There are many exciting places we can choose to visit; a sample of some of the places where we may land, hike, and photograph or view spectacular wildlife follows:
A protected bay surrounded by magnificent peaks and spectacular glaciers, the rocky cliffs of this spectacular harbour provide perfect nesting sites for blue-eyed shags, terns and gulls. The serenity of Paradise Harbour envelops us once the ship's engine is turned off. This is a haven for whales and we keep our eyes open for humpbacks, orcas, minkes, and crabeater seals, as we explore the bay in Zodiacs.
This group of low-lying unprotected granitic rocks protrude from the sea, swept by ocean swells. At first these rocks appear uninteresting, but on closer investigation, calm channels lead to a hidden interior where Weddell seals are hauled out on protected snow beds and noisy chinstrap penguins raise their families on rocky platforms. Hydrurga is the Latin family name for leopard seal (Hydrurga Leonina), and on occasions we see some skulking in the shallows. There are many places to simply sit and watch the rise and fall of clear green water and listen to the magic sounds and calls of the wildlife.
Half Moon Island
This wildlife-rich island is tucked into a neat bay at the eastern end of Livingston Island. On a clear day, the glaciers and mountains of Livingston Island dominate the vista. There is a large chinstrap penguin colony tucked in between basaltic turrets coloured by yellow and orange lichens. Gulls nest on these turrets and there are often fur seals and elephant seals hauled out on the pebble beaches. There is a large rookery of nesting blue-eyed shags at one end of the island, while at the other end of the island lies a small Argentinian station that is sometimes occupied by scientists conducting research on the penguin colony and surrounding waterways.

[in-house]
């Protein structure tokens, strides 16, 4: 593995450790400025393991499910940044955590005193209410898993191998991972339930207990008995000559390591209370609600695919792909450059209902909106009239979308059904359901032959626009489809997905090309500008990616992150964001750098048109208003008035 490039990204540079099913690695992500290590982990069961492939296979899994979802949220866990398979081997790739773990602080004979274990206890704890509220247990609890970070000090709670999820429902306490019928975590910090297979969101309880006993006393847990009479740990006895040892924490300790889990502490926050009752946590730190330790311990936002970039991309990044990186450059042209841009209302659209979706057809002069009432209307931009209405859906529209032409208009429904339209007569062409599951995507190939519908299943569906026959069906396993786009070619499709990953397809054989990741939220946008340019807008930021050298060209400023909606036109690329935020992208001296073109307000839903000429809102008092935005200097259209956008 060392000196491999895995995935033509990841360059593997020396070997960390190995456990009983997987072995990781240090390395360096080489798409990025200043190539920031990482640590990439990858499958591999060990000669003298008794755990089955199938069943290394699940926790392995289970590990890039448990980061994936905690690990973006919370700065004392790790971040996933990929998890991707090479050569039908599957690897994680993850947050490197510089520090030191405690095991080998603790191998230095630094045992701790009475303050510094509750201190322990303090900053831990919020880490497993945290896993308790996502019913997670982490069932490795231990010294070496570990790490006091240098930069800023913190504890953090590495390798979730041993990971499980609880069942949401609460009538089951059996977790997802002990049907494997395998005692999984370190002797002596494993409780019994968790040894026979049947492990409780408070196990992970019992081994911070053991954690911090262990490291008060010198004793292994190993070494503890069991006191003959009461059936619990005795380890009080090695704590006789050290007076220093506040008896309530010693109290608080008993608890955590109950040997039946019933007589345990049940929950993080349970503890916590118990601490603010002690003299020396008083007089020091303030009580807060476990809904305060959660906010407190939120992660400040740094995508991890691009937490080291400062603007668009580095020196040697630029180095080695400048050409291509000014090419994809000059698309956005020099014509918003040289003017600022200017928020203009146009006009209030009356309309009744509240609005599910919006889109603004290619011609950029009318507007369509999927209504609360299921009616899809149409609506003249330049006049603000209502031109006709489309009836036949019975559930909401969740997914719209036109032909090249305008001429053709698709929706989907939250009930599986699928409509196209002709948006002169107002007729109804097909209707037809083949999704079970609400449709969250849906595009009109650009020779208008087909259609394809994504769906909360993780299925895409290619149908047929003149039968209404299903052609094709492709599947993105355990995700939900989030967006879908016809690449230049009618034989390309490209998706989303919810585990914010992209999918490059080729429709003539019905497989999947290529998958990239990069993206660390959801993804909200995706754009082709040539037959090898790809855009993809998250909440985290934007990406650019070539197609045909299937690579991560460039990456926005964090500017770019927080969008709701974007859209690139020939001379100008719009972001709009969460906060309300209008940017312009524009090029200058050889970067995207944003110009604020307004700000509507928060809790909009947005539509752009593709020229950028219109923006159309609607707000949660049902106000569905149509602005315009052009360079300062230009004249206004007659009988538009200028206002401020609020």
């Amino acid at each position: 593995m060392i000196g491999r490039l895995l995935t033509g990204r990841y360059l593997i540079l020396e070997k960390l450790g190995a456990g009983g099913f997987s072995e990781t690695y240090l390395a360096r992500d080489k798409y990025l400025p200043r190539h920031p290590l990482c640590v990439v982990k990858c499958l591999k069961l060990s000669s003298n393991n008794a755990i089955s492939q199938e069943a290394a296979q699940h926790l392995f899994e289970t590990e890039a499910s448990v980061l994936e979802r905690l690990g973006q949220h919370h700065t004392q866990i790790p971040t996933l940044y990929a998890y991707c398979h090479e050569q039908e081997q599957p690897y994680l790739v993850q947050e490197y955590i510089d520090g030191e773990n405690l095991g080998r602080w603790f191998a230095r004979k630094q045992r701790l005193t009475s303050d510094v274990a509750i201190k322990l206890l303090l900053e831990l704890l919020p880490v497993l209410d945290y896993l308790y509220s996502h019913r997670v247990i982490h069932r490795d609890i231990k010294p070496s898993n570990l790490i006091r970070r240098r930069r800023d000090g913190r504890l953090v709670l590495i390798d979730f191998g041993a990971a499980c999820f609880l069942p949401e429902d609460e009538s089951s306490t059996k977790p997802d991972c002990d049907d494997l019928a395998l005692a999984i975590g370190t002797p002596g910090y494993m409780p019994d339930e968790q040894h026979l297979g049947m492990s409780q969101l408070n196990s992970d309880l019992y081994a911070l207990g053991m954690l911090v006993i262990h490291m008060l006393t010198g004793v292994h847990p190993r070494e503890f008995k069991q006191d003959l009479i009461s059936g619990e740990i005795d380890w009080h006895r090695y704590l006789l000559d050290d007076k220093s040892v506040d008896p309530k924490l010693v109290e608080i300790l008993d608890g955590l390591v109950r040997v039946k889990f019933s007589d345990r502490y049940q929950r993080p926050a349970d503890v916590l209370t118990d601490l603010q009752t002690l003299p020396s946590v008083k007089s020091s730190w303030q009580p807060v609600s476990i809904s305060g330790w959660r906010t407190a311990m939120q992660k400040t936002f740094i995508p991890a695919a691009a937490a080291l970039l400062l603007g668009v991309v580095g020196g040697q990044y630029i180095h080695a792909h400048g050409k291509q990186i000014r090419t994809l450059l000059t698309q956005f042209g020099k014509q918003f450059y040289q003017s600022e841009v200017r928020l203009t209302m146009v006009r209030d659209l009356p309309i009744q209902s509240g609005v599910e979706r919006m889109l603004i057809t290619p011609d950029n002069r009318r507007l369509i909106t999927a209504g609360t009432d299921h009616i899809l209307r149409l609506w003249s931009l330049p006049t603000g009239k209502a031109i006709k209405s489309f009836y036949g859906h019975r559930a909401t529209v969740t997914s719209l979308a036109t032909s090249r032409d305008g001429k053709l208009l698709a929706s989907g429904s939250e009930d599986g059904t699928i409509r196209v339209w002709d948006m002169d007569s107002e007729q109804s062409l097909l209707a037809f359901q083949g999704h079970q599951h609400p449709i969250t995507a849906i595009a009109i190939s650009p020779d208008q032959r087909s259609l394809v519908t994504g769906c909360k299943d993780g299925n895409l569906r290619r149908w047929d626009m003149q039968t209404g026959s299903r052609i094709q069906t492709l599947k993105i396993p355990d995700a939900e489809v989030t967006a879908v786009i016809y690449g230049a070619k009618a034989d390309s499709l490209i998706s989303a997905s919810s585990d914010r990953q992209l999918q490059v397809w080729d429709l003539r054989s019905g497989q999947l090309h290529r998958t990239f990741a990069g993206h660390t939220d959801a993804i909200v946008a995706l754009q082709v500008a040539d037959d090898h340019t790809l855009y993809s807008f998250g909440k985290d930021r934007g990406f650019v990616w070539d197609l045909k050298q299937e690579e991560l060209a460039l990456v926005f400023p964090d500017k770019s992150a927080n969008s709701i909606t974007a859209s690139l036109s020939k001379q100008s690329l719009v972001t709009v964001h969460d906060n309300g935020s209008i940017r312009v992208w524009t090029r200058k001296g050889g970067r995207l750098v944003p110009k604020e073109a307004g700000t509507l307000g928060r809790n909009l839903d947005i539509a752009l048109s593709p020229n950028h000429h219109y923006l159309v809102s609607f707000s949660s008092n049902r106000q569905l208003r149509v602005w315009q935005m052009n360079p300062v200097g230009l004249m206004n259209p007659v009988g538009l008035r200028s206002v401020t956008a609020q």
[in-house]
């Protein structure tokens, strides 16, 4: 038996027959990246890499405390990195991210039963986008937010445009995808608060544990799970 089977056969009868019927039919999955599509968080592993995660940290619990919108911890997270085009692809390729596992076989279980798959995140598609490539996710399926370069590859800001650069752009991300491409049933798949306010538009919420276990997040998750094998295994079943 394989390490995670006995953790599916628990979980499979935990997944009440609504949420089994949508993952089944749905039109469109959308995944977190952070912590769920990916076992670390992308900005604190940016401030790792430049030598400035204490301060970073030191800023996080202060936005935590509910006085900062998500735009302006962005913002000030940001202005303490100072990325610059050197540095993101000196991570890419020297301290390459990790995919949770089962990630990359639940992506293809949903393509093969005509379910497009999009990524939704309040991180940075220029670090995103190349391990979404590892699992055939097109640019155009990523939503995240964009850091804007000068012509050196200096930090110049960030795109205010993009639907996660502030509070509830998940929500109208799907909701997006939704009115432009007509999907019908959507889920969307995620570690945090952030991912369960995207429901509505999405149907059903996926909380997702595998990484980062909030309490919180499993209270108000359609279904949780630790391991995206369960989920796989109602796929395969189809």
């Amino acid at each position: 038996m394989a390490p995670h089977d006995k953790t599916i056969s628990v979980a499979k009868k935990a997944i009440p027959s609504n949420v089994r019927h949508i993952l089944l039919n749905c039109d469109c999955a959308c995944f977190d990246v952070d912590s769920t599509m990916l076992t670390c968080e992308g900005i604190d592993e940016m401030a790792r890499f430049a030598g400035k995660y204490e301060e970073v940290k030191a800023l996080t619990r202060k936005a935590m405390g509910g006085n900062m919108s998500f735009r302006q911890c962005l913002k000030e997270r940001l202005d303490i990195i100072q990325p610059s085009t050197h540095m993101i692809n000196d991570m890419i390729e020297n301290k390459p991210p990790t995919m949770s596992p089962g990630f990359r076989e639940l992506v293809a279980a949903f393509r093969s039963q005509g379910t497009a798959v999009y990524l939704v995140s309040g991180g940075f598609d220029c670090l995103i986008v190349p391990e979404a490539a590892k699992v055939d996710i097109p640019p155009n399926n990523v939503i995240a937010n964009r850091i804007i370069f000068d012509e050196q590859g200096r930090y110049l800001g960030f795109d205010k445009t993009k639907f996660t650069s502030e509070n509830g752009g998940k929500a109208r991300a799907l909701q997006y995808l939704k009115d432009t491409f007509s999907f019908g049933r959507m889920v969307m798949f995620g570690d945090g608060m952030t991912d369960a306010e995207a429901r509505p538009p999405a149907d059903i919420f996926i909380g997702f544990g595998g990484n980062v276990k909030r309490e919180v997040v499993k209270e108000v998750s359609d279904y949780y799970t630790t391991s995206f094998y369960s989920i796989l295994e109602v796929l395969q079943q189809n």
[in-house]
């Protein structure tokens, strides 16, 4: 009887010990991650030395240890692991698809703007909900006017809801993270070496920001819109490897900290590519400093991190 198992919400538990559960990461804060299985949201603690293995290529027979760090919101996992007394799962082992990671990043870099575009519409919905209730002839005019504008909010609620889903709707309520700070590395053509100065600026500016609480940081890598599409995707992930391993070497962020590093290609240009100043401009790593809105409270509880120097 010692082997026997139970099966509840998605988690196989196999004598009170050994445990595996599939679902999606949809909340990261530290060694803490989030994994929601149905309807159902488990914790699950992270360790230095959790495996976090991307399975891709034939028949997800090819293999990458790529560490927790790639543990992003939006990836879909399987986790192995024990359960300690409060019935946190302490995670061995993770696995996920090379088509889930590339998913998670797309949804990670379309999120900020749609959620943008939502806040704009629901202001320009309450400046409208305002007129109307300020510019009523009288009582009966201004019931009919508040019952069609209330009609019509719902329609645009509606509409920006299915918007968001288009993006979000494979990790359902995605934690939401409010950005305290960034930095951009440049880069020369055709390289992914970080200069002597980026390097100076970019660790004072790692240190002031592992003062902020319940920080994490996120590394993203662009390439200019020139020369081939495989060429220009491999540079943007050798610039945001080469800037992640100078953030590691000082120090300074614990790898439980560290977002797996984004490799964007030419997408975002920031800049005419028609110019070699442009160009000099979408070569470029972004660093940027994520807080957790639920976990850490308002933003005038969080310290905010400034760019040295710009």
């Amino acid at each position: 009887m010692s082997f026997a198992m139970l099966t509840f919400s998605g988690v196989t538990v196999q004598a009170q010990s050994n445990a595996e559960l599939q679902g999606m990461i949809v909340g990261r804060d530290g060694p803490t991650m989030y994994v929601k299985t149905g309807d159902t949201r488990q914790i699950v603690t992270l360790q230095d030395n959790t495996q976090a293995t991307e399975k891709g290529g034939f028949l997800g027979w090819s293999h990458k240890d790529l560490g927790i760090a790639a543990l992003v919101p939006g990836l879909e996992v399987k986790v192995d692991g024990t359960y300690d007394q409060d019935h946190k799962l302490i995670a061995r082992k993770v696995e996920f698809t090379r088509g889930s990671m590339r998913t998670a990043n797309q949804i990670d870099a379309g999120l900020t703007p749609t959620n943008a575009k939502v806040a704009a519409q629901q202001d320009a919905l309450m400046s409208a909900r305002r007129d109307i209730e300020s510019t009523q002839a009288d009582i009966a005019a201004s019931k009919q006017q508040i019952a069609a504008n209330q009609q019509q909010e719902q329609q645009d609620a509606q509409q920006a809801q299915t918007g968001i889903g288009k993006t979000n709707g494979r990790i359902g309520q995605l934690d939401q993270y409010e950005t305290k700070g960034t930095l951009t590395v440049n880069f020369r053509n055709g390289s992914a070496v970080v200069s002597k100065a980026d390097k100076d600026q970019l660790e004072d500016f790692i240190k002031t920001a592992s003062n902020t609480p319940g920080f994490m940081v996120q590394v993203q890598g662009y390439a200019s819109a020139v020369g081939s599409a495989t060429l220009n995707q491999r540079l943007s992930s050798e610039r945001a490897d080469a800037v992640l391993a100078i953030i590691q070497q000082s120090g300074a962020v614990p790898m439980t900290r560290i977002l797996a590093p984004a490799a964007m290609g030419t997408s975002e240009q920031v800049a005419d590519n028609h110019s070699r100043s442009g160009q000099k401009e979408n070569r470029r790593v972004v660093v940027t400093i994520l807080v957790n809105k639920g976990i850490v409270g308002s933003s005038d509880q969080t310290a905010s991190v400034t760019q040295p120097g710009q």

If ice conditions allow, standing on the observation deck of the Greg Mortimer quietly as the ship sails along the narrow Lemaire Channel could certainly be one of the highlights of our voyage. Cliffs tower 700 metres / 2,296 feet straight out of the ocean on either side of the ship. The water can sometimes be so still that perfect reflections are mirrored on the surface and it is clear to see why this Channel is often called "Kodak Alley". Gigantic icebergs may clog the channel, creating navigational challenges for our Captain and crew; occasionally they may even obstruct our passage.
Located on Goudier Island, British Port Lockroy is an important site for both scientific research and visitors to the Antarctic continent. Designated a historic site in 1994 and opened to the Antarctic tourism industry in 1996, it was discovered in 1904 and used by the whaling industry in the first half of the 1900s. It was part of the British Operation Tabarin during World War II, and was later used as a British Research Station. Today, Pork Lockroy is manned by the UK Antarctic Heritage Trust and operates as a museum, gift shop and post office for visitors from passing Antarctic expeditions. You can even send a post card home from the Penguin Post Office, the world's most southern Post Office!
Located in Andvord Bay, Neko Harbour is an inlet home to gentoo penguins, and regularly welcomes Weddell seals. The scenery is dramatic - towering peaks and calving glaciers surround the harbour. The thundering crack of the glaciers as they calve is sure to stop you in your tracks.
Time to head back to Tierra del Fuego, with lectures and videos to complete our Antarctic education. This is a time for reflection and discussion about our many experiences with shipboard friends. As we approach the tip of South America, our Captain will sail close to legendary Cape Horn, weather conditions permitting.
During the early morning we will cruise up the Beagle Channel, before quietly slipping into dock in Ushuaia. It is a busy time, with people saying farewell to our crew and to fellow passengers, who have shared the intensity of exploring this magnificent white wilderness. We will head off in our different directions, hopefully with a newfound sense of the immense power of nature.